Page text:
As technology advances it seems the public’s right to privacy is being further invaded. The latest invasion comes in the form of facial recognition. Amazon’s ‘Rekognition’ software hit the market last year at an extremely affordable price and is being adopted worldwide.
The software has recently been successfully used by news agencies around the world to identify guests at the Royal wedding and is in regular use in the USA to identify members of Congress.
The advancement in facial recognition technology has been so fast that it has been introduced to the market without proper Government regulations in place.
“We should have a set of principles that developers like Amazon and others are encouraged, if not required, to use,” said Human Rights Commissioner Edward Santow.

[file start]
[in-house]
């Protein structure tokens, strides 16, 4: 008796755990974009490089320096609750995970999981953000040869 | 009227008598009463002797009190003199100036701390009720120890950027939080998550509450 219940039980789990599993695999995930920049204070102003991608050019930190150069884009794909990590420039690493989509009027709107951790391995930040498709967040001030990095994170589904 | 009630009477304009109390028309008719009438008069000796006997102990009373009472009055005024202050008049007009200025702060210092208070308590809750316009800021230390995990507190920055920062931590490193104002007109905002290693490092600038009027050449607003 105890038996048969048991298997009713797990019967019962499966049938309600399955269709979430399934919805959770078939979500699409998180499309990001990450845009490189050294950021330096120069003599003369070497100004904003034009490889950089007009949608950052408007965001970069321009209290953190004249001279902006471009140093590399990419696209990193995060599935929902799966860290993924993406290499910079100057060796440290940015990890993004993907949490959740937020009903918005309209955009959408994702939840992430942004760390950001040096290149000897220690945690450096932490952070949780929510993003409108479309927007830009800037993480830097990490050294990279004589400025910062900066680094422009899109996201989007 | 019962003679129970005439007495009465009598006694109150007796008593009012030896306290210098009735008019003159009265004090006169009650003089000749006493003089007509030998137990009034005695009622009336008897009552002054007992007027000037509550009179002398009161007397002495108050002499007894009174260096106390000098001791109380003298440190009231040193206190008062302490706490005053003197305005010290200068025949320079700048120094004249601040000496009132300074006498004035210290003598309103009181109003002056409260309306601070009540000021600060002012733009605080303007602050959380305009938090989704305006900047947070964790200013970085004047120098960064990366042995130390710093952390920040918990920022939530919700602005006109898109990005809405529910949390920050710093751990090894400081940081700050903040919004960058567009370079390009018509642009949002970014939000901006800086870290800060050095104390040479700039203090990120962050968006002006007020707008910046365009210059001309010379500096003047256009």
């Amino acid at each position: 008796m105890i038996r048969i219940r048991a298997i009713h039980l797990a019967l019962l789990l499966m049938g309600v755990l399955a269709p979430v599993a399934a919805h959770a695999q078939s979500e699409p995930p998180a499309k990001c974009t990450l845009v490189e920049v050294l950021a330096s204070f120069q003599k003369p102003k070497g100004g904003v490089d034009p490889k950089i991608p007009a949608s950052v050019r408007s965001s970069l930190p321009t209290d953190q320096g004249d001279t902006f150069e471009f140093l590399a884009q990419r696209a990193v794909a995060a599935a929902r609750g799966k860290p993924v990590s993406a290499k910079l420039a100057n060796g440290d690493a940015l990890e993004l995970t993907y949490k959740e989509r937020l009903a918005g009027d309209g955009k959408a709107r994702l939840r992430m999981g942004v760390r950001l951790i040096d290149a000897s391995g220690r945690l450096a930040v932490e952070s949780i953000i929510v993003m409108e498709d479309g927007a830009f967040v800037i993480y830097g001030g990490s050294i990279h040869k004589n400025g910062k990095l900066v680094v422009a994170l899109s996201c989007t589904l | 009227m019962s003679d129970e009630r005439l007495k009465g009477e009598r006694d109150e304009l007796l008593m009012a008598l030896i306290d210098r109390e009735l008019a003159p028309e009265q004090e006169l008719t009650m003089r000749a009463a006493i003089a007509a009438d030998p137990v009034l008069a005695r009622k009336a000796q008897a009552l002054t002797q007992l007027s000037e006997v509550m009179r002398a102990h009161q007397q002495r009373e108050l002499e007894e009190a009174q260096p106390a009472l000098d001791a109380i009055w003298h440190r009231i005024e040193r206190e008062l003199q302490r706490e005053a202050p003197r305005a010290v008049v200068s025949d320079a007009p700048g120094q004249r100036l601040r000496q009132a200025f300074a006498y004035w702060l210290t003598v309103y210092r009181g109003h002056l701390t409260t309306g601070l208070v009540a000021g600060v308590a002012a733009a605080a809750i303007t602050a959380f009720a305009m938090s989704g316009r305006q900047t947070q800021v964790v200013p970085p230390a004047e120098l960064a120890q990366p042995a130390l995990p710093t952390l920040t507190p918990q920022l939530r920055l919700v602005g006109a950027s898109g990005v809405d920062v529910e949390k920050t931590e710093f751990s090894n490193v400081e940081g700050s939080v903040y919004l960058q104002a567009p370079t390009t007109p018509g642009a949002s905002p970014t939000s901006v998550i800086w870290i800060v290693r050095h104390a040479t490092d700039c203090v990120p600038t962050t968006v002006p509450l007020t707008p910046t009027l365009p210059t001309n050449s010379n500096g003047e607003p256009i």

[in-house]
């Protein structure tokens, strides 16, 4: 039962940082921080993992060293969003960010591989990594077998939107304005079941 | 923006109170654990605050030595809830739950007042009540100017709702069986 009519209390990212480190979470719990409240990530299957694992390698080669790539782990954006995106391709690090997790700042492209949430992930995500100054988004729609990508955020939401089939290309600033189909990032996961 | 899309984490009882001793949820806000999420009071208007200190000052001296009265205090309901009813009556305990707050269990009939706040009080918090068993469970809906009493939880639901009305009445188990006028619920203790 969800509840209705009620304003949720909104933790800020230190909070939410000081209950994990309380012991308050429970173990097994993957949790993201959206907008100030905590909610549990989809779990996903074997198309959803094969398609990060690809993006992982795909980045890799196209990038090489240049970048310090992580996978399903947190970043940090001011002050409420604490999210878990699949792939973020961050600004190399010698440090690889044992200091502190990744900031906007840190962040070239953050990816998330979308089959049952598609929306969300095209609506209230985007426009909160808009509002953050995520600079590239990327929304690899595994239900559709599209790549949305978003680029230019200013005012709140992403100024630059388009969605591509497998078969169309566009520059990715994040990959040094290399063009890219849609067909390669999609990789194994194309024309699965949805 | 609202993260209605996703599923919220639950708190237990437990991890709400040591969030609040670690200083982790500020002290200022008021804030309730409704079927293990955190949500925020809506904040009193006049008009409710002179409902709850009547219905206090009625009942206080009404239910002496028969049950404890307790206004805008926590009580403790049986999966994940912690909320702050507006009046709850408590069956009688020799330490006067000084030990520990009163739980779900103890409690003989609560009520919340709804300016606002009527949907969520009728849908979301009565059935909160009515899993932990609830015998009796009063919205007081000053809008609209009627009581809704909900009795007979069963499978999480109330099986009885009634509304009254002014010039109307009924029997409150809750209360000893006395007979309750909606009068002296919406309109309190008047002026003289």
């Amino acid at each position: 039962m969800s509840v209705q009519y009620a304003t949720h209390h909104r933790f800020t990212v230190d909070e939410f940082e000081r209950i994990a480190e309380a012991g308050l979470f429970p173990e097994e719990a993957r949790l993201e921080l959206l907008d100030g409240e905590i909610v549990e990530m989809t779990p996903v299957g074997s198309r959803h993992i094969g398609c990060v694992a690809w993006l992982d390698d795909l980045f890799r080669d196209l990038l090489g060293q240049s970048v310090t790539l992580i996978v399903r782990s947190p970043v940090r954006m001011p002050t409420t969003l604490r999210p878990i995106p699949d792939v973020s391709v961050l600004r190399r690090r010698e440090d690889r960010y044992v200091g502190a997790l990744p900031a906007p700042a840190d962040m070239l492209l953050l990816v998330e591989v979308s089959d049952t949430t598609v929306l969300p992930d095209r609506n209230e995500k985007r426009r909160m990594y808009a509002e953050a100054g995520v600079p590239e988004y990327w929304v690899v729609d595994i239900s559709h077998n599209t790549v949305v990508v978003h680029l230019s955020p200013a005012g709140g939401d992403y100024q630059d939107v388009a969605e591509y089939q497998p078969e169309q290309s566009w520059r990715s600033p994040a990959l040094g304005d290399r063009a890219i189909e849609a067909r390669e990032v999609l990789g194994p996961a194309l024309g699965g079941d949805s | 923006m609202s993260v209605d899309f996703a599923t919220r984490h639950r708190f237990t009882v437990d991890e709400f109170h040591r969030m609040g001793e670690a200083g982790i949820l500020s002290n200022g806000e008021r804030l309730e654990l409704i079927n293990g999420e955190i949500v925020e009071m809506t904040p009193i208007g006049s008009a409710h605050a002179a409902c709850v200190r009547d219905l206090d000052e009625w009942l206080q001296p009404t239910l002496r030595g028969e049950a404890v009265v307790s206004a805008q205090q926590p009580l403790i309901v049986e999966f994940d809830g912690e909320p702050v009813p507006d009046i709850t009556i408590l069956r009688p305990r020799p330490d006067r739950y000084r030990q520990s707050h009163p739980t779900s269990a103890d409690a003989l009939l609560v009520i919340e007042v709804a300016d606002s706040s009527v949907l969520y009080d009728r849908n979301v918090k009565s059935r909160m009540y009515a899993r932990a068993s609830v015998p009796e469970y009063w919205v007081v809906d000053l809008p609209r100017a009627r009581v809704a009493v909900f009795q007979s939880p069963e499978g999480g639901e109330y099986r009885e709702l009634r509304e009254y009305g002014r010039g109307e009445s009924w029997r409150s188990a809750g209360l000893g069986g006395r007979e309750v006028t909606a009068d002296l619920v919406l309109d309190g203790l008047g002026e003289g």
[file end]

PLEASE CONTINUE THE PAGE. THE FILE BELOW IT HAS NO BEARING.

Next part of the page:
Increasing the accuracy of reporting by news agencies in situations where celebrities or politicians are expecting to be identified seems a logical and acceptable use of such technology. This technology could also be used to help security at football stadiums, amusement parks and shopping centres, to recognise lost children as well as to identify previously marked thieves and barred members of the community.
For all the positives this software provides, what is the effect of this on the privacy of the individuals in everyday life? The question you really need to ask is: would you be okay with CCTV vision from Flinders Street or Central Station identifying you against a database and recording your movements?